Our second day in Santa Ponsa we drove the dinghy up to a little beach in Calo d’en Pellicer. This time we didn’t bring the dog, which was just as well as she would not have been allowed on the beach. First we had a fantastic breakfast in honour of Cat who would be leaving us that day. For €5 you could get a baguette with lomo (a slice of pork meat), egg, bacon, tomato, ham and cheese… The men particularly were in meat heaven!
Then we went for a little wander around Santa Ponsa. As expected, this place was also a little it touristy but in general it had a very nice feel to it. There was a long street with various shops so we made the most of a huge Eroski to buy a few essentials (coffee for us, very important…).
Before leaving for a 30 nm trip to Soller in the middle of the west-coast, we checked out the marina in Santa Ponsa. The fuel dock was open and it also provided water: 45 liters for €1. While Jon filled up, I threw out our garbage and took the puppy for a quick walk. After filling our watertanks and the jerry cans from Susan and s/y Wilma – which we picked up the night before – we still had some liters coming out of the tap so we rinsed off the deck and the cockpit. What a successful start of the day!
Our luck didn’t continue though. According to the forecast we were supposed to have a nice 10 knot wind behind us after passing the turning the south-west corner. As soon as we passed the narrow passage between the mainland and the island Dragonera, we got indeed a solid wind and were sailing along with over 5 knots. It didn’t last though. Pretty soon the wind completely disappeared. We could see that Wilma, ahead of us, had gone 4 miles out of the coast so we thought perhaps we were experiencing coastal conditions and they had found wind further out at sea. We sent them a message on Whatsapp and they quickly informed us they had no wind either. So we continued hugging the beautiful rocky coast on the engine.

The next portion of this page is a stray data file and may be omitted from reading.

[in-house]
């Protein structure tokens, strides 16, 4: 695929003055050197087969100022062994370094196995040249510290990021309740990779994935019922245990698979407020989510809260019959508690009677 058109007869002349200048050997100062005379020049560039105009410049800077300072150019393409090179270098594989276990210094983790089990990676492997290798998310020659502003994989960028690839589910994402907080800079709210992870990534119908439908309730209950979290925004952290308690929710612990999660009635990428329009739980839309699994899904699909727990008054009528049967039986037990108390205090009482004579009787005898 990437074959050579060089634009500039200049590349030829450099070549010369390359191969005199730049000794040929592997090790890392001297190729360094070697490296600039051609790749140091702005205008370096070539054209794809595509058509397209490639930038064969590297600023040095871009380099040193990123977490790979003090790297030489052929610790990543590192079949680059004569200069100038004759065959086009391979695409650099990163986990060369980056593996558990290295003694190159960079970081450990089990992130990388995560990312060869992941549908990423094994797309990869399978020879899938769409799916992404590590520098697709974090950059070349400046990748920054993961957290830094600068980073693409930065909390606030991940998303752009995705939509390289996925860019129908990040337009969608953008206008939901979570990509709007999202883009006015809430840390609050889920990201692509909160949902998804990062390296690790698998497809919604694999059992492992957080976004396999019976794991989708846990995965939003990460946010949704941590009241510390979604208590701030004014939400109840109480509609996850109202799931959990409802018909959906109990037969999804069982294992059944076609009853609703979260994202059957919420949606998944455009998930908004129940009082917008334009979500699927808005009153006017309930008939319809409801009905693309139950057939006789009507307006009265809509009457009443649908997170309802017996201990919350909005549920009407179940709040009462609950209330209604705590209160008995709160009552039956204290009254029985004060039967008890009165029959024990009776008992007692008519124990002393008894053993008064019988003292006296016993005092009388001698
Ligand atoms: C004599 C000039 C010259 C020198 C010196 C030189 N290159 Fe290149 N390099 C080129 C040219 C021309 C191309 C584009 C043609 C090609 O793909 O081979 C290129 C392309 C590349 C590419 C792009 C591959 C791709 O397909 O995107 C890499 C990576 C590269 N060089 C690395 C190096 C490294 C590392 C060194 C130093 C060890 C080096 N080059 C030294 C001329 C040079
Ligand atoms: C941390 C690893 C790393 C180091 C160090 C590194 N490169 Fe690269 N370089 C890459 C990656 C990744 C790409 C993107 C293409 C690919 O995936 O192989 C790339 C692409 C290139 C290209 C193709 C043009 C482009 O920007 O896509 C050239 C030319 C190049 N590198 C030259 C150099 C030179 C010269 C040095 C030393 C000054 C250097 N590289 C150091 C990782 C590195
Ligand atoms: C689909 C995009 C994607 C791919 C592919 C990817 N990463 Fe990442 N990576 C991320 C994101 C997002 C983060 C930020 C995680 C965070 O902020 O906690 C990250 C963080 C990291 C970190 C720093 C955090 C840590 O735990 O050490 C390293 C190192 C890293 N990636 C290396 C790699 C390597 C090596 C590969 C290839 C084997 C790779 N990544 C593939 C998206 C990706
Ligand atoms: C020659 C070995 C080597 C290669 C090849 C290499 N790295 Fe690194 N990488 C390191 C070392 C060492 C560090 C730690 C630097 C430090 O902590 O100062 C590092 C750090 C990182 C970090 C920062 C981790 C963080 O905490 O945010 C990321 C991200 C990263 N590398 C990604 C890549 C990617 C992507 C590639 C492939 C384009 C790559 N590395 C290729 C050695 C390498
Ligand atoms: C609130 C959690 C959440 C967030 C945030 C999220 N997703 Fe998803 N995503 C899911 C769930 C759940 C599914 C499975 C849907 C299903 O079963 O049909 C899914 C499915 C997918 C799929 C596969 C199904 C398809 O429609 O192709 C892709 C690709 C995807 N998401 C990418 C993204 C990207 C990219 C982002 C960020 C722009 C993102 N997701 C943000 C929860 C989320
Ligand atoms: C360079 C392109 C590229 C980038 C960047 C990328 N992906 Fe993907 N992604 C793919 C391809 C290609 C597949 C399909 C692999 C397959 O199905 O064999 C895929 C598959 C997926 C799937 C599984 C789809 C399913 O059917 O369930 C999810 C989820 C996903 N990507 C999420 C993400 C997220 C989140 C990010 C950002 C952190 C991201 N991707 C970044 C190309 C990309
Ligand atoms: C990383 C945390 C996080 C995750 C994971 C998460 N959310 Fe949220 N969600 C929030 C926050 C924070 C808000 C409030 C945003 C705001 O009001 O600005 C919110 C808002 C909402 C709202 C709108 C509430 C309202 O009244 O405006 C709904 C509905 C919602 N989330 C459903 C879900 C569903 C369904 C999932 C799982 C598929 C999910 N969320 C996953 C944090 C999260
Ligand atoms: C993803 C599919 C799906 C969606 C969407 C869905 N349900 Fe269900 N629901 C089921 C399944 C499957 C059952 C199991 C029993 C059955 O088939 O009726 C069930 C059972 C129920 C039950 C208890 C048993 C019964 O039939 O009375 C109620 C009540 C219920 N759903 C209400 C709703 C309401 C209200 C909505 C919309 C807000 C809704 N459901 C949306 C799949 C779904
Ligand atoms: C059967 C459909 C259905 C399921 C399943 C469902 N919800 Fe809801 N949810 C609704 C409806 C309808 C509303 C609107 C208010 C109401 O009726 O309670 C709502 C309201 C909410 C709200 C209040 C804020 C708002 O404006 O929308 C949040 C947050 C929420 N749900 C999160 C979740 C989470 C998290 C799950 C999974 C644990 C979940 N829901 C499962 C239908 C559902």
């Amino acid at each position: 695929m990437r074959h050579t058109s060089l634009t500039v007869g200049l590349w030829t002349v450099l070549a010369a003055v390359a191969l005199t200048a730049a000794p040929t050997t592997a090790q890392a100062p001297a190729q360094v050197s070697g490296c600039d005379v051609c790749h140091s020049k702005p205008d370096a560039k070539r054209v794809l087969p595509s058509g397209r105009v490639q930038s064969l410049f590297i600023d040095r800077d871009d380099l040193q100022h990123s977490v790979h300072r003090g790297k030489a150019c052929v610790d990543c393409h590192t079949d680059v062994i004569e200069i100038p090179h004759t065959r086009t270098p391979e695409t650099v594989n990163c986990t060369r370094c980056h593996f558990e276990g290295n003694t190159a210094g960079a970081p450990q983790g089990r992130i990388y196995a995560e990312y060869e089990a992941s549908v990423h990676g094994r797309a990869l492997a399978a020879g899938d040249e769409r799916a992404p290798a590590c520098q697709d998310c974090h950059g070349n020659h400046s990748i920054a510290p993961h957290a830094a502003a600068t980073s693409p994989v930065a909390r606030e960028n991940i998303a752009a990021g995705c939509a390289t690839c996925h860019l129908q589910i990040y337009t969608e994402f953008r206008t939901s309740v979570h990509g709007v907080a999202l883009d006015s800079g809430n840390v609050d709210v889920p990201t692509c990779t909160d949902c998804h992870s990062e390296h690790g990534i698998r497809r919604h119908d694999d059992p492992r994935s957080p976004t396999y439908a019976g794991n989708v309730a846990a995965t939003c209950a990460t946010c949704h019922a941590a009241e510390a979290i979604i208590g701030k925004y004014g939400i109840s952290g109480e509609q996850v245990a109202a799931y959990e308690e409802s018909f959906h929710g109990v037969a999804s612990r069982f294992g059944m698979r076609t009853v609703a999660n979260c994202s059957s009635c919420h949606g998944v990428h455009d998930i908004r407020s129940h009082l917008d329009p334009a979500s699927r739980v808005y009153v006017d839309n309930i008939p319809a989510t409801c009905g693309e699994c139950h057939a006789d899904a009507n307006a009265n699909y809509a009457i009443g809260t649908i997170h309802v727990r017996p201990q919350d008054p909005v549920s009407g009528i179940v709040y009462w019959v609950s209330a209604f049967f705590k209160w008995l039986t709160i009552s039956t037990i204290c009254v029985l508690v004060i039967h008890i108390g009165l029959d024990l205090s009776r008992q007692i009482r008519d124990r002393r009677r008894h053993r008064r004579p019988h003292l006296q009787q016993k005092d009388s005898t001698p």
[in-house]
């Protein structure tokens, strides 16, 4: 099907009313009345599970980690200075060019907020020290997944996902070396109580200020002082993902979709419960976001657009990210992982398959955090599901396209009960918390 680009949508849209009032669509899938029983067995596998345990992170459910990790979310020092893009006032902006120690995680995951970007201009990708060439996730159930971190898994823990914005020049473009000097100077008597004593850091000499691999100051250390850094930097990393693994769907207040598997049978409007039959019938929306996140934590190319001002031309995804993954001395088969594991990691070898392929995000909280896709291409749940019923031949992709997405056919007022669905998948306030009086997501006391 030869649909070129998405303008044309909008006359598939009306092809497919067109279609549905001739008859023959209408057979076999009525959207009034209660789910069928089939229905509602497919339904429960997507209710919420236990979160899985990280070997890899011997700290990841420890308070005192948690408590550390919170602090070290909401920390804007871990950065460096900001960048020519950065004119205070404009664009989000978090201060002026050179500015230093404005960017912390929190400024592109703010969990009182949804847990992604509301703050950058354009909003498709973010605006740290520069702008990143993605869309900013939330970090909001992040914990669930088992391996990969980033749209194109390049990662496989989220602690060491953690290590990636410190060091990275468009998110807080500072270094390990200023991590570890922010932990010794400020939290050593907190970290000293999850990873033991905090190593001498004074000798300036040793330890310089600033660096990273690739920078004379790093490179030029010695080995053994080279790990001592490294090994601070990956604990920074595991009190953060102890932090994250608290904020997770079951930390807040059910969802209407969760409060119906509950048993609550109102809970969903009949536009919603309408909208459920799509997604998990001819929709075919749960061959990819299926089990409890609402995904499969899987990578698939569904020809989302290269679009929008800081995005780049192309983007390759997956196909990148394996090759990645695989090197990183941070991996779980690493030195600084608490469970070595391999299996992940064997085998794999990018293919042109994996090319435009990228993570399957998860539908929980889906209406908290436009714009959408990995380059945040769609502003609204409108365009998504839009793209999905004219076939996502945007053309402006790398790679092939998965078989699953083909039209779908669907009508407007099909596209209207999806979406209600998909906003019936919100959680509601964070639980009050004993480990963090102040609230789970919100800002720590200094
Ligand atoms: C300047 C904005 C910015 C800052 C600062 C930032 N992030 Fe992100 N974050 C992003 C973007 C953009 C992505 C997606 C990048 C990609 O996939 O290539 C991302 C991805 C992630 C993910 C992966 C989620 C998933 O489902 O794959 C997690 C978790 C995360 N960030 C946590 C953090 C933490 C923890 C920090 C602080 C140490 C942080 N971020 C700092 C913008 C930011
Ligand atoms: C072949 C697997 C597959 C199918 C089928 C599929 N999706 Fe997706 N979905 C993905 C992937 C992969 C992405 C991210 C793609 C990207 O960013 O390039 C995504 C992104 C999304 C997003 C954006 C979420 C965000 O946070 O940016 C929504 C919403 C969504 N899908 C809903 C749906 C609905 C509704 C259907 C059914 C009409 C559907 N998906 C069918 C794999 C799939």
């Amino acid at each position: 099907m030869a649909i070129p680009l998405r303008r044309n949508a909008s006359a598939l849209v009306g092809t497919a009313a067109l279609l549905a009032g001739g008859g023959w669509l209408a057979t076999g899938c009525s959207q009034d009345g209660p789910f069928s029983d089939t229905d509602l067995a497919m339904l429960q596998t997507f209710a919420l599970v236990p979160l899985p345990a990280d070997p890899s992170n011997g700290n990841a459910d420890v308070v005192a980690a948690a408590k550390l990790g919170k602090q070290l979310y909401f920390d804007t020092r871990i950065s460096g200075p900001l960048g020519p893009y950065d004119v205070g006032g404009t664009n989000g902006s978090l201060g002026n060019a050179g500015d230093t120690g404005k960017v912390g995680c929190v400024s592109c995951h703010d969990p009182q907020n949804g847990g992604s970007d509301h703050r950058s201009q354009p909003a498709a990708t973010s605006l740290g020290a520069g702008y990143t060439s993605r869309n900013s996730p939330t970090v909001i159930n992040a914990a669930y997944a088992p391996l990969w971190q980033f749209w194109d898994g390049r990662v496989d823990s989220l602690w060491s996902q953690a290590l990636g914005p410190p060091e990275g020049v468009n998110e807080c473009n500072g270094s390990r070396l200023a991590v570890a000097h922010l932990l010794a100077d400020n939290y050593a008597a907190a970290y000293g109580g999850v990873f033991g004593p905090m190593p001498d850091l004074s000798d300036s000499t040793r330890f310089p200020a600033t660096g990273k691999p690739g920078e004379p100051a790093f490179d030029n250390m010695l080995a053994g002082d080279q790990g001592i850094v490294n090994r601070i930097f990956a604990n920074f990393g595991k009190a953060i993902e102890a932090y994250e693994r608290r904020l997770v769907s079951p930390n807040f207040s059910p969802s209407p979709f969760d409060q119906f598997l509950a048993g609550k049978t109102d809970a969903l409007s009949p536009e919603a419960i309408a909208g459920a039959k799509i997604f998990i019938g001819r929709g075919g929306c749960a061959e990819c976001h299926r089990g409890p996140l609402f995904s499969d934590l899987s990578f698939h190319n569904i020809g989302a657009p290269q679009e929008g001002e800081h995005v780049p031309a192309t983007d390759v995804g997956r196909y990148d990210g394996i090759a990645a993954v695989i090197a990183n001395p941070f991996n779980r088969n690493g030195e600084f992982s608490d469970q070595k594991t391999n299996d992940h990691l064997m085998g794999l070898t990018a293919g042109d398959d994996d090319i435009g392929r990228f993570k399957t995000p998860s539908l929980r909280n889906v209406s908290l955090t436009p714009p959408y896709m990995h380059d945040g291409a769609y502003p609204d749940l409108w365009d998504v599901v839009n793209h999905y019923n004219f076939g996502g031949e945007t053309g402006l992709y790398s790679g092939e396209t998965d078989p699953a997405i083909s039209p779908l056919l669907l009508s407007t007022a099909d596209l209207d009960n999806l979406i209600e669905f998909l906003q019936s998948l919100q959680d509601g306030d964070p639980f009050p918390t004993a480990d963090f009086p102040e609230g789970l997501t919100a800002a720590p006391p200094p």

There aren’t many anchorages on the west coast of Mallorca and the town of Soller is quite an attractive place, so that is where we headed for. The approach to Soller was amazing: houses dotted on the rising hills in front of Mallorca’s highest mountain range. The anchorage looked pretty busy though. We threw out the anchor, with quite a lot of anchor chain as it was quite deep, and we ended up close to a boat behind us. We contemplated our options for a few minutes while Wilma was doing the same. We hauled up the anchor, drove over to them and agreed to find an alternative anchorage instead.
It was only 6pm so we still had a few hours of daylight to find a quieter place. After consulting our pilot books and Navily (an app with anchorage and marina reviews) we set off to Cala Tuent. As often in life: when you don’t get what you aim for, you get something else that is even better. Cala Tuent was beautiful and there was only 1 other boat. It stayed deep quite close to the edge so we had to throw out a lot of anchor chain (40 meters). Once we settled in we had sundowners with our friends from Wilma on Goodvibes. And what a fantastic sunset it was.
The following night we found out that Cala Truent is not always so serene and tranquil as it had been so far, but more about that in the next blog post.